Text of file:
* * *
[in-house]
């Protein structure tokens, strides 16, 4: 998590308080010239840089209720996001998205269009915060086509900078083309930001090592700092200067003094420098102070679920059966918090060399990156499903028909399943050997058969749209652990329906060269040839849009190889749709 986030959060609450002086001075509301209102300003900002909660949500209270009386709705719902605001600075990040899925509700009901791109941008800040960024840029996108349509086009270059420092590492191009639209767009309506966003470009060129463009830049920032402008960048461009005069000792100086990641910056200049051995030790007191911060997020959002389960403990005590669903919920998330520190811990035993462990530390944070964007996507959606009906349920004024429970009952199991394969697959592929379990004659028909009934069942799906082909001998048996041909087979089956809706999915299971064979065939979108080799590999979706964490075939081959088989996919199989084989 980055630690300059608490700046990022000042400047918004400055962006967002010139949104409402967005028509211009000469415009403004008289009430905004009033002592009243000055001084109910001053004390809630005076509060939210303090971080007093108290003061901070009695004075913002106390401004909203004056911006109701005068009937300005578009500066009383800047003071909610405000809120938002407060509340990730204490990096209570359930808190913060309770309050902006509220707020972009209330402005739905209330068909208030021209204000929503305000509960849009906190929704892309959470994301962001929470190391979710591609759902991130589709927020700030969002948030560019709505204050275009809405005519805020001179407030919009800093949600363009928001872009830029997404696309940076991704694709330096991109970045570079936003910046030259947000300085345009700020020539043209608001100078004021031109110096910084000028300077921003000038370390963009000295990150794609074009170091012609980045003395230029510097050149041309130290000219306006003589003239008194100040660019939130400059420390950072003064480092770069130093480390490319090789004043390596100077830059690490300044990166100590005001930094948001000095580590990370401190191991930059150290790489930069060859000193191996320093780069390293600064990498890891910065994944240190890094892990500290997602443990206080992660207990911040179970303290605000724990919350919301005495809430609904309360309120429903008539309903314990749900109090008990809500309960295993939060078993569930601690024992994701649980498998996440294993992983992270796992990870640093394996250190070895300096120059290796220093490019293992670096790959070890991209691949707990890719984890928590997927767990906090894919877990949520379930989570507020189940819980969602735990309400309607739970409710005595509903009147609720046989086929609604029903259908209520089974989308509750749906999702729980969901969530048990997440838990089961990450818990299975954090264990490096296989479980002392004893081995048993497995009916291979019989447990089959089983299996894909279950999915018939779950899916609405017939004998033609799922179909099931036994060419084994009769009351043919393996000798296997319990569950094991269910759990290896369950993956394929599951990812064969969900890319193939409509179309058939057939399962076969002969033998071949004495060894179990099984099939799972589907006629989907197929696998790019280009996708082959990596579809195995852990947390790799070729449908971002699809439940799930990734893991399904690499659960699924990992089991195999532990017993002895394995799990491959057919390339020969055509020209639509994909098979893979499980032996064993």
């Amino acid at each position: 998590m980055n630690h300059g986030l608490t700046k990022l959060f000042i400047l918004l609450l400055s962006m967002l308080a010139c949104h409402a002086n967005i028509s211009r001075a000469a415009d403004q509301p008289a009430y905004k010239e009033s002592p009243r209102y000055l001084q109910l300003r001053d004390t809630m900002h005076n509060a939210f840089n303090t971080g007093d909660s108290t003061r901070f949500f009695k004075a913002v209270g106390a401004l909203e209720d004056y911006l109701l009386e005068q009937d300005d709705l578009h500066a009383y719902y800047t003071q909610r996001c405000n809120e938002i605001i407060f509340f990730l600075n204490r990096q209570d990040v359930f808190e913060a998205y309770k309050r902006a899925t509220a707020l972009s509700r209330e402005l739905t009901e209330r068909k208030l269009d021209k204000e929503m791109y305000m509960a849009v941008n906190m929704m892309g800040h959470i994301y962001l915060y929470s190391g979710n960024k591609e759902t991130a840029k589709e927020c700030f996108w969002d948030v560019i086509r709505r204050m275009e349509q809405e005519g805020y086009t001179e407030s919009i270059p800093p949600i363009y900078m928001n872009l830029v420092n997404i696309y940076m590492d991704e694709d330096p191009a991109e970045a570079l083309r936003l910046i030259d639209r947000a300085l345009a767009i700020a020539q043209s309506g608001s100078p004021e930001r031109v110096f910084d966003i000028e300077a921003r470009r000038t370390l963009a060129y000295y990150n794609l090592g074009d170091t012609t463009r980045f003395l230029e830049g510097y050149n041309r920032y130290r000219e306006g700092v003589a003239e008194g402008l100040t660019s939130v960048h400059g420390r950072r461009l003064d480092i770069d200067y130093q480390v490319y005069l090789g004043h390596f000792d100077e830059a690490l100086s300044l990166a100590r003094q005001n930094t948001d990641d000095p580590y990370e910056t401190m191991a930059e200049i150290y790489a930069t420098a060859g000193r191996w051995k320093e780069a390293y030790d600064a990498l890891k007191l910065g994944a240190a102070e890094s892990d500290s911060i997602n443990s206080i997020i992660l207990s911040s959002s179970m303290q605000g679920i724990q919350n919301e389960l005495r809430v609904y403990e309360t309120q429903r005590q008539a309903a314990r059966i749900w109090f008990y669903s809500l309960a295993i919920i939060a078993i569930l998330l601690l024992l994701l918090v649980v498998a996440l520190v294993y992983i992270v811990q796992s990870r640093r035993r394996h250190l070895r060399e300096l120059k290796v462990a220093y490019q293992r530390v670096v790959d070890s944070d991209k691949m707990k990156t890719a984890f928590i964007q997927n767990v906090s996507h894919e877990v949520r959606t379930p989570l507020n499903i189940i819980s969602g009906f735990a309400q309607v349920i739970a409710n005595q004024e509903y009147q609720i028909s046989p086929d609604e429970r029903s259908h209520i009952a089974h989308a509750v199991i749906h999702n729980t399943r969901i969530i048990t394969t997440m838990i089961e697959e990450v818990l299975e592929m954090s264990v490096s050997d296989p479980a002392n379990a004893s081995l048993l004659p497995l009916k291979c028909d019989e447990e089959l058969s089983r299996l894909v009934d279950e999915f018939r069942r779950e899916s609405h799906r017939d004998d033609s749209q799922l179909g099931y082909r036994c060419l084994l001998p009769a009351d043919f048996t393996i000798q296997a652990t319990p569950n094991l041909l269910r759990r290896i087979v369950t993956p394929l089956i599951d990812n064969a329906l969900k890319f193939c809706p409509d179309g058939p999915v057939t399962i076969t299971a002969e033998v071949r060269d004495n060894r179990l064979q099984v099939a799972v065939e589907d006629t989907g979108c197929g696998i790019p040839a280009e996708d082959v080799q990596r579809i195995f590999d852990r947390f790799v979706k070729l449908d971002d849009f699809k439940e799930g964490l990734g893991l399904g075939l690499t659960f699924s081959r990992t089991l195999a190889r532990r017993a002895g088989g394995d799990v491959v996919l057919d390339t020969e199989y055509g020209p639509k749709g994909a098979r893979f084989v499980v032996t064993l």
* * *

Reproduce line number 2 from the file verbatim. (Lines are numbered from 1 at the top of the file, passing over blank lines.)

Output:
């Protein structure tokens, strides 16, 4: 998590308080010239840089209720996001998205269009915060086509900078083309930001090592700092200067003094420098102070679920059966918090060399990156499903028909399943050997058969749209652990329906060269040839849009190889749709 986030959060609450002086001075509301209102300003900002909660949500209270009386709705719902605001600075990040899925509700009901791109941008800040960024840029996108349509086009270059420092590492191009639209767009309506966003470009060129463009830049920032402008960048461009005069000792100086990641910056200049051995030790007191911060997020959002389960403990005590669903919920998330520190811990035993462990530390944070964007996507959606009906349920004024429970009952199991394969697959592929379990004659028909009934069942799906082909001998048996041909087979089956809706999915299971064979065939979108080799590999979706964490075939081959088989996919199989084989 980055630690300059608490700046990022000042400047918004400055962006967002010139949104409402967005028509211009000469415009403004008289009430905004009033002592009243000055001084109910001053004390809630005076509060939210303090971080007093108290003061901070009695004075913002106390401004909203004056911006109701005068009937300005578009500066009383800047003071909610405000809120938002407060509340990730204490990096209570359930808190913060309770309050902006509220707020972009209330402005739905209330068909208030021209204000929503305000509960849009906190929704892309959470994301962001929470190391979710591609759902991130589709927020700030969002948030560019709505204050275009809405005519805020001179407030919009800093949600363009928001872009830029997404696309940076991704694709330096991109970045570079936003910046030259947000300085345009700020020539043209608001100078004021031109110096910084000028300077921003000038370390963009000295990150794609074009170091012609980045003395230029510097050149041309130290000219306006003589003239008194100040660019939130400059420390950072003064480092770069130093480390490319090789004043390596100077830059690490300044990166100590005001930094948001000095580590990370401190191991930059150290790489930069060859000193191996320093780069390293600064990498890891910065994944240190890094892990500290997602443990206080992660207990911040179970303290605000724990919350919301005495809430609904309360309120429903008539309903314990749900109090008990809500309960295993939060078993569930601690024992994701649980498998996440294993992983992270796992990870640093394996250190070895300096120059290796220093490019293992670096790959070890991209691949707990890719984890928590997927767990906090894919877990949520379930989570507020189940819980969602735990309400309607739970409710005595509903009147609720046989086929609604029903259908209520089974989308509750749906999702729980969901969530048990997440838990089961990450818990299975954090264990490096296989479980002392004893081995048993497995009916291979019989447990089959089983299996894909279950999915018939779950899916609405017939004998033609799922179909099931036994060419084994009769009351043919393996000798296997319990569950094991269910759990290896369950993956394929599951990812064969969900890319193939409509179309058939057939399962076969002969033998071949004495060894179990099984099939799972589907006629989907197929696998790019280009996708082959990596579809195995852990947390790799070729449908971002699809439940799930990734893991399904690499659960699924990992089991195999532990017993002895394995799990491959057919390339020969055509020209639509994909098979893979499980032996064993």